Classic Computer Magazine Archive START VOL. 1 NO. 2 / FALL 1986



Congratulations on your premiere issue It looks great, and I'm impressed by the talent you have writing for you and the diversity of the articles. David Small's Voodoo Computing" started a small debate among my programmer friends, but most of us agreed with his maxims.

We have just formed an ST users group in the Peoria, Illinois area. We call it STING-for ST INformation Group- and our only rule so far is "no pirated software, either for demonstration or for trading." We'd like to hear from others who want to exchange newsletters.

David Stambaugh
109 Florida Avenue
Washington, IL 61571

Thanks for the encouragement. START will publish user group information as we get it; see Resources this issue


After reading the first issue of START I agree with Mr Capparell's editorial that he has published a magazine for those who want "high-end information that requires grounding in computer fundamentals." But what about the rest of us?

I'm a 37 year old teacher, and the ST is my first computer. I bought a few games and applications for it, and I LOVE IT. My problem is that your articles make me feel like a fourth grader who has wandered into a college physics class. I'm not a programmer and don't have the time to become one.

I know you can't please everyone, but I think I'm representative of many new ST buyers-enthusiastic and ready to spend on hardware and software (if only teachers made more money).

I think it's great to publish a magazine for the ST only, and it's great to show Atarians how to use their computers in new exciting ways, but if you want me as a subscriber you'll have to take things a little slower

Larry Jones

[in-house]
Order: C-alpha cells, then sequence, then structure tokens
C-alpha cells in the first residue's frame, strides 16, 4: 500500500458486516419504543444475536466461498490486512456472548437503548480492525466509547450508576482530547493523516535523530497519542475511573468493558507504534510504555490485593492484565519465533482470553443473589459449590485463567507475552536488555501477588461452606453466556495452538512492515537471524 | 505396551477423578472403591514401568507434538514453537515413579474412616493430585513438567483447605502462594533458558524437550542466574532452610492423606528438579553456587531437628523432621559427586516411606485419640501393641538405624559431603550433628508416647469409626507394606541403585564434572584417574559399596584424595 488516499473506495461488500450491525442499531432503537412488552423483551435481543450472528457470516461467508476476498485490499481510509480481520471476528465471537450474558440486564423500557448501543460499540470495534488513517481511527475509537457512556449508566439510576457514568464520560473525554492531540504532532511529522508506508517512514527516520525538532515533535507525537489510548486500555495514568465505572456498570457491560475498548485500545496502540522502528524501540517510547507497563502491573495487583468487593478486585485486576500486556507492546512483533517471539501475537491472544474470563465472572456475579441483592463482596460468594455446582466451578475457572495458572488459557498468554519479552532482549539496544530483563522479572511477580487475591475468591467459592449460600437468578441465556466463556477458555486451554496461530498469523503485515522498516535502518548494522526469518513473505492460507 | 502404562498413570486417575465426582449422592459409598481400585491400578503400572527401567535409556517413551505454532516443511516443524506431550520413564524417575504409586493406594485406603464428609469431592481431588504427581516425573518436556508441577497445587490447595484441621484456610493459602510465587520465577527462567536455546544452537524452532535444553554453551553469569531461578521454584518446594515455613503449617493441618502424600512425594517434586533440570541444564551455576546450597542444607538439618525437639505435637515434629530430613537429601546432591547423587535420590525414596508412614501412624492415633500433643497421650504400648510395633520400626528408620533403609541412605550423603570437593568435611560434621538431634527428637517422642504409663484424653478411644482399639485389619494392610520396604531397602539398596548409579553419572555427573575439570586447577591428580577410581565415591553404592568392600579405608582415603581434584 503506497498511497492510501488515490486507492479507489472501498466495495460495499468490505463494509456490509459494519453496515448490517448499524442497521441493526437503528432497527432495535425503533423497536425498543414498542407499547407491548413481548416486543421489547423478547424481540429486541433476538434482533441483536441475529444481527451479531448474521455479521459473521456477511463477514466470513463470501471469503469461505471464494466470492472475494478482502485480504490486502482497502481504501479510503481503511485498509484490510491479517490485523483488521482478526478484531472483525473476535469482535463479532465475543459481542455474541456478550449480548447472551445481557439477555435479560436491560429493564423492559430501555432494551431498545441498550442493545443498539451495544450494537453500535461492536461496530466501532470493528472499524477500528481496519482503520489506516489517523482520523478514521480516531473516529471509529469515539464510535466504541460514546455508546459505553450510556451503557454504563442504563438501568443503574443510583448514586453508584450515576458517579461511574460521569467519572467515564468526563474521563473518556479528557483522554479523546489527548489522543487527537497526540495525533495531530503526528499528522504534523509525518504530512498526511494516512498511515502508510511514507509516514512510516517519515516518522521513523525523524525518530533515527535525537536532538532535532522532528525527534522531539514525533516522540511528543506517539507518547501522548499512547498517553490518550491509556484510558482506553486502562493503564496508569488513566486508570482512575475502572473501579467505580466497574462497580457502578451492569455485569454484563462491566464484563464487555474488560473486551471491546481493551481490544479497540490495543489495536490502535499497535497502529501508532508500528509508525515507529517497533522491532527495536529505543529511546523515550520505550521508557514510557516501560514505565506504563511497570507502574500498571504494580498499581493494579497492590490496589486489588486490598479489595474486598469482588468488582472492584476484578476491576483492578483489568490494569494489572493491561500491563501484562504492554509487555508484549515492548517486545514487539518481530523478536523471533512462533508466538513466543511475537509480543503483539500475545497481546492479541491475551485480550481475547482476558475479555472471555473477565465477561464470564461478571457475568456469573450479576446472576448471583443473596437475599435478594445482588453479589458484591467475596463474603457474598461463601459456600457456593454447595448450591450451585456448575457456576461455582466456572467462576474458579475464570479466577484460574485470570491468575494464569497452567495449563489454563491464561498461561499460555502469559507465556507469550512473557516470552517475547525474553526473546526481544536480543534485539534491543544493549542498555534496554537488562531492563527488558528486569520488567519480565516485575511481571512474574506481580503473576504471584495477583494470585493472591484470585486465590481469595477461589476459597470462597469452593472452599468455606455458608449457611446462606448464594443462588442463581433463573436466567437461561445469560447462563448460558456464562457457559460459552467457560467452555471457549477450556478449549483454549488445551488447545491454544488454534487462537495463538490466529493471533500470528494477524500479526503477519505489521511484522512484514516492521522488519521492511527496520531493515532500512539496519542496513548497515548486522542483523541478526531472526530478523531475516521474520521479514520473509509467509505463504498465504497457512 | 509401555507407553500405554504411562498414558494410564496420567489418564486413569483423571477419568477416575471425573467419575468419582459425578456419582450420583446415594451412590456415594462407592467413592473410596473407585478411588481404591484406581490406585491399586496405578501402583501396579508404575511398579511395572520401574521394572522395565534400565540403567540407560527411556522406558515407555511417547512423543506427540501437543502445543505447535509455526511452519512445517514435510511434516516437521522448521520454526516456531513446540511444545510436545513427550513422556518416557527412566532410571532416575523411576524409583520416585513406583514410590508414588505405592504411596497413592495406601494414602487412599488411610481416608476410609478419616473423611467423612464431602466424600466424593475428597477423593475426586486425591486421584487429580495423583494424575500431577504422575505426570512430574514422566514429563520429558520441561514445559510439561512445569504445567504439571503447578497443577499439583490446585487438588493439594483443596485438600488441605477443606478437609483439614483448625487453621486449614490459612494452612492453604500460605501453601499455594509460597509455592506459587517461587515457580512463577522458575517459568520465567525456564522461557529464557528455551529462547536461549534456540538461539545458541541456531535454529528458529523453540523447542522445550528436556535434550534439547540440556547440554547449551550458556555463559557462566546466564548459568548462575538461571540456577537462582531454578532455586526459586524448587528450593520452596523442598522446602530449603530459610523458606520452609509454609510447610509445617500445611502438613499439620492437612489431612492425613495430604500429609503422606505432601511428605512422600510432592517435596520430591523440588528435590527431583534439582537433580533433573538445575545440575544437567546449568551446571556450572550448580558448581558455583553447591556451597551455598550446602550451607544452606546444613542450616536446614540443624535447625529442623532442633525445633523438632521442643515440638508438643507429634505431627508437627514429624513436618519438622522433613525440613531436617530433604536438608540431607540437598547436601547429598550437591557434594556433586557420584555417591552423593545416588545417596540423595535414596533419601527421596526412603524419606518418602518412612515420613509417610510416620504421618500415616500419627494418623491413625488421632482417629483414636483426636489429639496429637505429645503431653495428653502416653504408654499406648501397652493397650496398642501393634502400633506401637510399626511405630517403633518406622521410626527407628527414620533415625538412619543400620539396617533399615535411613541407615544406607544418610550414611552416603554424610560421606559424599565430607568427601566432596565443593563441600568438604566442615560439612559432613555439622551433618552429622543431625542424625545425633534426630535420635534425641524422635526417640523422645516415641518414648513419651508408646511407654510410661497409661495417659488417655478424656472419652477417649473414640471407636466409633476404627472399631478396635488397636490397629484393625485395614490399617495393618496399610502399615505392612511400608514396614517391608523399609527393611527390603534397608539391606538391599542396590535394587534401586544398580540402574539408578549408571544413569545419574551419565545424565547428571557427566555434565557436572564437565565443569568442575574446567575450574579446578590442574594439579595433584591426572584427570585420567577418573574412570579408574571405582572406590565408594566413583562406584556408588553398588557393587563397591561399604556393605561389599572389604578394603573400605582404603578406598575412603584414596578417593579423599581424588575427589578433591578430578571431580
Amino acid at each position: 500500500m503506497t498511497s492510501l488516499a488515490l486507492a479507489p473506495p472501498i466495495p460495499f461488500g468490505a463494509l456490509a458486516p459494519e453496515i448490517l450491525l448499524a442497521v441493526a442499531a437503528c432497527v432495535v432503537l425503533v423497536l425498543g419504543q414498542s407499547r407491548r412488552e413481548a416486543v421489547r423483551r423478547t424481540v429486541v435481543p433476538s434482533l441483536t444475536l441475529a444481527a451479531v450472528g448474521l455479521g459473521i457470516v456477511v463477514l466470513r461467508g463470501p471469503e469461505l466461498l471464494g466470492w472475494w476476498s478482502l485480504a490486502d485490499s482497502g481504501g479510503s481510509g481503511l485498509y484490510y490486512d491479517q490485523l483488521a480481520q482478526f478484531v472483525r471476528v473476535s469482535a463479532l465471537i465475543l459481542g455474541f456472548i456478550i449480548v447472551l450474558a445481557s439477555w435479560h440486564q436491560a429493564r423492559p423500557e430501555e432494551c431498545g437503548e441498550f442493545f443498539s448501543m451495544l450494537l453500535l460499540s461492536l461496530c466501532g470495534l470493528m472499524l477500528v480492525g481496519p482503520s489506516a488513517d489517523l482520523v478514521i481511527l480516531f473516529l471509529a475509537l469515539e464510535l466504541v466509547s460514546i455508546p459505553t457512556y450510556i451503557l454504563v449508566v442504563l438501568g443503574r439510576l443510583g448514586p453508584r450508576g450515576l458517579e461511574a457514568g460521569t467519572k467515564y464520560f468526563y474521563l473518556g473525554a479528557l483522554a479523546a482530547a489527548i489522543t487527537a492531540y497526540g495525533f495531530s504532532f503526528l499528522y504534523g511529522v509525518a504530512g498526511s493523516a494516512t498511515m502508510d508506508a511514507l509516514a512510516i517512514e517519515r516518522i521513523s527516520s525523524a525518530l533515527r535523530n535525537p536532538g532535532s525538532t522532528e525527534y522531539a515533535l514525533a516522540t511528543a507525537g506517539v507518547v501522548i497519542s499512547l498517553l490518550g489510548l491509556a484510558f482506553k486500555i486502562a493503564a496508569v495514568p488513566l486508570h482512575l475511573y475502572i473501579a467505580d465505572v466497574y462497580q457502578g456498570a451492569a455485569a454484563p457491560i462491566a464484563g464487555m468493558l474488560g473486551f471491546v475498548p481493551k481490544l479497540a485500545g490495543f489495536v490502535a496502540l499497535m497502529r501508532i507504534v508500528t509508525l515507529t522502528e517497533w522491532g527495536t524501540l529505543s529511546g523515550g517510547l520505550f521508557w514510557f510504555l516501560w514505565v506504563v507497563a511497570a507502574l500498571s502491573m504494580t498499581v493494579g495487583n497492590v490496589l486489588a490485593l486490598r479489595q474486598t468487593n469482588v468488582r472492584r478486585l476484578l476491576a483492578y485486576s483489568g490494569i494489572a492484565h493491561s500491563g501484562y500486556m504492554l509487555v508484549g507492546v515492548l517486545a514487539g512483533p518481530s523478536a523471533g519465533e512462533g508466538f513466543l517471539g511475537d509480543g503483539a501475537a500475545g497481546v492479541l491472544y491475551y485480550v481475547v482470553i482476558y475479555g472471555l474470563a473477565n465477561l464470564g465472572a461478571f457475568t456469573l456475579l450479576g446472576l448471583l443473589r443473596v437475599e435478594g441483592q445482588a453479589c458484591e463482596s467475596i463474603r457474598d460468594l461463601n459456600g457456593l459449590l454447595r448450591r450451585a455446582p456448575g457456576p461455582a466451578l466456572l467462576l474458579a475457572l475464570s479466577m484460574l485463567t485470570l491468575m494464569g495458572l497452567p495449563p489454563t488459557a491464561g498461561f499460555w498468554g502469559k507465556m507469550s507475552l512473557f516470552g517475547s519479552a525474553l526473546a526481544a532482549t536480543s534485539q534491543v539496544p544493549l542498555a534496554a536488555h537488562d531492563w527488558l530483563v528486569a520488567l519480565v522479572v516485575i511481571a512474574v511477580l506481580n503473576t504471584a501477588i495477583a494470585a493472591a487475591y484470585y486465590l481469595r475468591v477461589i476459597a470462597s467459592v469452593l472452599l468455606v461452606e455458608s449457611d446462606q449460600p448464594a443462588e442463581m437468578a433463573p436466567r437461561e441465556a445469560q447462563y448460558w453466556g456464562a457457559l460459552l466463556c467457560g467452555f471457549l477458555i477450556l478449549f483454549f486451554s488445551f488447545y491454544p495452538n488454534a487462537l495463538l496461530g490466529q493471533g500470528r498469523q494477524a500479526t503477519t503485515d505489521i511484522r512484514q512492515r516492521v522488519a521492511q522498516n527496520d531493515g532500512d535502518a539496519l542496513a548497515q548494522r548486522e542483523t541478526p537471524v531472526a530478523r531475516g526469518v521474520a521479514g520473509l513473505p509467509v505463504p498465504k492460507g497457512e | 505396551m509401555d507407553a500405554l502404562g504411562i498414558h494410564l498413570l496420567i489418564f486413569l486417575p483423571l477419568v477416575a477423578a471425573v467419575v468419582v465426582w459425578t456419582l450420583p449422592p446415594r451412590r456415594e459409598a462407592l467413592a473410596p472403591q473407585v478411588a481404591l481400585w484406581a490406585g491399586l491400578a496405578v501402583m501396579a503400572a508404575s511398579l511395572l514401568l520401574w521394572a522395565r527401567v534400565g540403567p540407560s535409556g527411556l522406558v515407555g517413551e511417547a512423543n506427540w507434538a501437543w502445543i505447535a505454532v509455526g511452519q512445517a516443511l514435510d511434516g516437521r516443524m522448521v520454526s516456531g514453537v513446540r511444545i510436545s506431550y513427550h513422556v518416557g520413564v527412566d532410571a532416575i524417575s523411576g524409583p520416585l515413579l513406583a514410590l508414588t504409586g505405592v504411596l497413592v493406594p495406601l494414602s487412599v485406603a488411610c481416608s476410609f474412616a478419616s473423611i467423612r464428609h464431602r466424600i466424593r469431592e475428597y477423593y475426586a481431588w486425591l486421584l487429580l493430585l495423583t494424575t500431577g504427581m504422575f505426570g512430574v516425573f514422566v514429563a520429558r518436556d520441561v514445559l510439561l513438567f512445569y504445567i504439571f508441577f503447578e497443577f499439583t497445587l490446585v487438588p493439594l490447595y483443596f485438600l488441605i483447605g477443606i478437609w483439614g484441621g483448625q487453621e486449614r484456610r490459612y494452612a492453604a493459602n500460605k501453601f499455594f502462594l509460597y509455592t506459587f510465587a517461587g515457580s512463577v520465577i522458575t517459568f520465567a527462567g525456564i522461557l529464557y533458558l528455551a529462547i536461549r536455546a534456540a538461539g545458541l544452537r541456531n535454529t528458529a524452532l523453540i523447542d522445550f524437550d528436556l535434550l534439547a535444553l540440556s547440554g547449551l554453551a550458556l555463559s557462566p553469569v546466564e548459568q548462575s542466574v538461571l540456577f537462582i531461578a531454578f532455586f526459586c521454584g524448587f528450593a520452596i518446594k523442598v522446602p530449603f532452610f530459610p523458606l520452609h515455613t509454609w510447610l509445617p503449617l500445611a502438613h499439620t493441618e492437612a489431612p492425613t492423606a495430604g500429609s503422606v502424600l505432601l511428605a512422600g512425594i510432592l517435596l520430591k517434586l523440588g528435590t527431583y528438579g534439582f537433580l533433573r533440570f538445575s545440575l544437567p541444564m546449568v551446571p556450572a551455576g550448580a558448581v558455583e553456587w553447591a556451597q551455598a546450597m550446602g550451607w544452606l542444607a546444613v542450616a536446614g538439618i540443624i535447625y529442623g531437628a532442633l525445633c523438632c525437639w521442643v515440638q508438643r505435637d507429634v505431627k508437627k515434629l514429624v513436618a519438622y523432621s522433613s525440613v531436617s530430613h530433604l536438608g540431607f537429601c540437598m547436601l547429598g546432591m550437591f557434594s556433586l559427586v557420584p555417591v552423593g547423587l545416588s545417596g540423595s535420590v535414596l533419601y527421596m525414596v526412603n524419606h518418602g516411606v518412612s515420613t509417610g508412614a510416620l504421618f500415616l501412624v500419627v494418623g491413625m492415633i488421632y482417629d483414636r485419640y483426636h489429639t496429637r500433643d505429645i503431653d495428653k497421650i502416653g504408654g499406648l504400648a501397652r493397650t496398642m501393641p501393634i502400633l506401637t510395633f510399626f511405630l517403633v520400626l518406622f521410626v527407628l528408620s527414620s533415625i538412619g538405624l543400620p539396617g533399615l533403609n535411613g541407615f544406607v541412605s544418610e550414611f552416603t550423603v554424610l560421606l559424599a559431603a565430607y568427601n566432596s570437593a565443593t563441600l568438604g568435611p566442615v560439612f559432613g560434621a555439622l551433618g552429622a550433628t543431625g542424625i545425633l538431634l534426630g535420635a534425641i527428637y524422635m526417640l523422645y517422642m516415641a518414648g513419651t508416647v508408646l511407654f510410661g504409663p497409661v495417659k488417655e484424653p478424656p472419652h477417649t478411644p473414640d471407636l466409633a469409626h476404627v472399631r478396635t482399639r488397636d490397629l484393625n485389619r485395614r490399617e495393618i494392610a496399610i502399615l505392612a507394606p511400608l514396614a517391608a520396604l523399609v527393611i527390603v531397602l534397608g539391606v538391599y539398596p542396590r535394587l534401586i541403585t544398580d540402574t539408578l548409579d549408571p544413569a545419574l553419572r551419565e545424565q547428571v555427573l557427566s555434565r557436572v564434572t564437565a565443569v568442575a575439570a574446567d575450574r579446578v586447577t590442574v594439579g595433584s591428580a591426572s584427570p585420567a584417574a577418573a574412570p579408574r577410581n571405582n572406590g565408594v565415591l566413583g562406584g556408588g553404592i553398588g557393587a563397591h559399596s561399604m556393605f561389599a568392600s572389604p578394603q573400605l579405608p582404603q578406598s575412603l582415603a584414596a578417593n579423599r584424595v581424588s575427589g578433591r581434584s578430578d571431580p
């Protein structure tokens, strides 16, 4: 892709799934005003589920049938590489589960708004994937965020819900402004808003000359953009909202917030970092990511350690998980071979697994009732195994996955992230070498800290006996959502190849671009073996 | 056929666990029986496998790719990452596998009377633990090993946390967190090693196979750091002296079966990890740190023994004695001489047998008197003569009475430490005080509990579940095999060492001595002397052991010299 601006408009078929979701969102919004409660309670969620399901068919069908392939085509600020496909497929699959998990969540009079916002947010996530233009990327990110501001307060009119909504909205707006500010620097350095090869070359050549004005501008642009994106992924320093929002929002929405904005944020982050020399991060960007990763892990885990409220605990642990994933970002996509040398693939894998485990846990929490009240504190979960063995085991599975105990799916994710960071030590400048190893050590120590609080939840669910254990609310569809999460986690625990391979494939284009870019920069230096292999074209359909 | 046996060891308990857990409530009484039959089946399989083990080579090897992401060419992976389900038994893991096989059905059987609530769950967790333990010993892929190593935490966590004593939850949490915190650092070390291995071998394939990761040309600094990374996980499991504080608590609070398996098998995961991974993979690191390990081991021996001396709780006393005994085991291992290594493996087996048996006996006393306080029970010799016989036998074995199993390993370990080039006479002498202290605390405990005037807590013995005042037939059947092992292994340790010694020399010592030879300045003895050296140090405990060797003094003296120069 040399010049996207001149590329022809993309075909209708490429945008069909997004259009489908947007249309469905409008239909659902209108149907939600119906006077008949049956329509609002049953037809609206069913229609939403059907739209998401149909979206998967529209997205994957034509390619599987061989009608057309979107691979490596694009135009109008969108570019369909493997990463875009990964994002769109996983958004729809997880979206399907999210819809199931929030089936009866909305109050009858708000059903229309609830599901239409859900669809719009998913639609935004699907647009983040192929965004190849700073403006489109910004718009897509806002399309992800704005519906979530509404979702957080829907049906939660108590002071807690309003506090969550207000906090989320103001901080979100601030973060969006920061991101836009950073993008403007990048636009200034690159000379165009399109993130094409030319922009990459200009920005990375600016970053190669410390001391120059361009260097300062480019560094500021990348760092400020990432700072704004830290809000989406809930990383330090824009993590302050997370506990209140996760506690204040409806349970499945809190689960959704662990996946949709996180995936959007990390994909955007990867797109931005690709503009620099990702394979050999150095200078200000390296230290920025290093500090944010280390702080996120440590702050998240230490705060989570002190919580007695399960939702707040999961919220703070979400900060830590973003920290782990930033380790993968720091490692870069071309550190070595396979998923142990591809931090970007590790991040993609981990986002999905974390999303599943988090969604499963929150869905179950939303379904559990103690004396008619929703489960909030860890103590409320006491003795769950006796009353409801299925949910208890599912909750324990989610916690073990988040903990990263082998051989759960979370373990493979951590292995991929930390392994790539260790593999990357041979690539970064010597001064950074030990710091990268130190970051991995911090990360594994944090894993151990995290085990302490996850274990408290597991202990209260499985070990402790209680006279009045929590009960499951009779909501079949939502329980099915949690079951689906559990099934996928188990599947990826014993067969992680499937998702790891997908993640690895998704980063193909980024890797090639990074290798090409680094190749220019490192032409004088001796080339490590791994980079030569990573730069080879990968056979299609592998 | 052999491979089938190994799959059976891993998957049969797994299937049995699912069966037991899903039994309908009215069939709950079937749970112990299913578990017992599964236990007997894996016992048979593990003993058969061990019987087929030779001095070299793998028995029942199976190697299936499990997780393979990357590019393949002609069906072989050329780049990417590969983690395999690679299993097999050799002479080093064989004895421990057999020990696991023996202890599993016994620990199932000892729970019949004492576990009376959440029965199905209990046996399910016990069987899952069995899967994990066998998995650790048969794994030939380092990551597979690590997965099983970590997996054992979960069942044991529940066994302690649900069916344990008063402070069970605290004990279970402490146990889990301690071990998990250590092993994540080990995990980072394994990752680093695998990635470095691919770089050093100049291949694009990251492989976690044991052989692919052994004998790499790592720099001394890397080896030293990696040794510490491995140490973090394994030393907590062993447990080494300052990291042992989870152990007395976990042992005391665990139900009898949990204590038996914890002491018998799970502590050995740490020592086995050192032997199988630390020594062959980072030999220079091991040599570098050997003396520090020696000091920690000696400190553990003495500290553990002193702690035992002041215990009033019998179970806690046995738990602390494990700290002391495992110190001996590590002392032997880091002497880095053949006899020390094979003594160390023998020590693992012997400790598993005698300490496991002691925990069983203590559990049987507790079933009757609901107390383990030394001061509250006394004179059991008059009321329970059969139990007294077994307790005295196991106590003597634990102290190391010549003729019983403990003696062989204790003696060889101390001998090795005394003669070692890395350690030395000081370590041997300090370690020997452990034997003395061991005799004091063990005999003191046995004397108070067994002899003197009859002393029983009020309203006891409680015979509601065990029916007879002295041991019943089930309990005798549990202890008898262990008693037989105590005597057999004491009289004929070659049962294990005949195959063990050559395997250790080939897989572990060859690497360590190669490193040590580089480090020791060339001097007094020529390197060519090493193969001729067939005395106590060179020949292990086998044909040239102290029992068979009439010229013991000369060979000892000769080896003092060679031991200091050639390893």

Pocatello, ID

We acknowledge your concern and its echoes from other readers. See our Editorial this issue, and remember a subscription to START includes 12 monthly issues of Antic magazine, with substantial ST information and programs for the beginner. Also, you don't have to be a programmer to run and enjoy the programs on the START disk.


I picked up my first copy of START and was disappointed to find it had no disk. The vendor said because it came both ways it was cheaper for him to sell it without the disk. How do I get the disk?

Joseph Santorelli
Rome, NY

START is a magazine/disk combination, not intended for separate sale. In order to get established we are making some nondisk copies available, especially to newsstands. Many Walden and Dalton bookstores, and retail computer stores sell the disk version, and START disks are also available from Antic Publishing for $10.95 plus handling (see order form in this issue).


Just picked up a nondisk copy of START. It is amazingly good, but I'm desperately broke; so I don't own an ST yet. I hope the nondisk version will continue to be available for those of us who don't yet have the machine.

Nicholas Bodley
New York, NY

We will continue to make nondisk copies available for retail sale, but subscriptions copies all contain disks.


I bought a 1040 ST, and I'm in love. I have no programming knowledge; nor do I wish to acquire any. My computer provides an easy and enjoyable vehicle for using many business, hobby and entertainment programs that are elaborate; and yet a snap to run.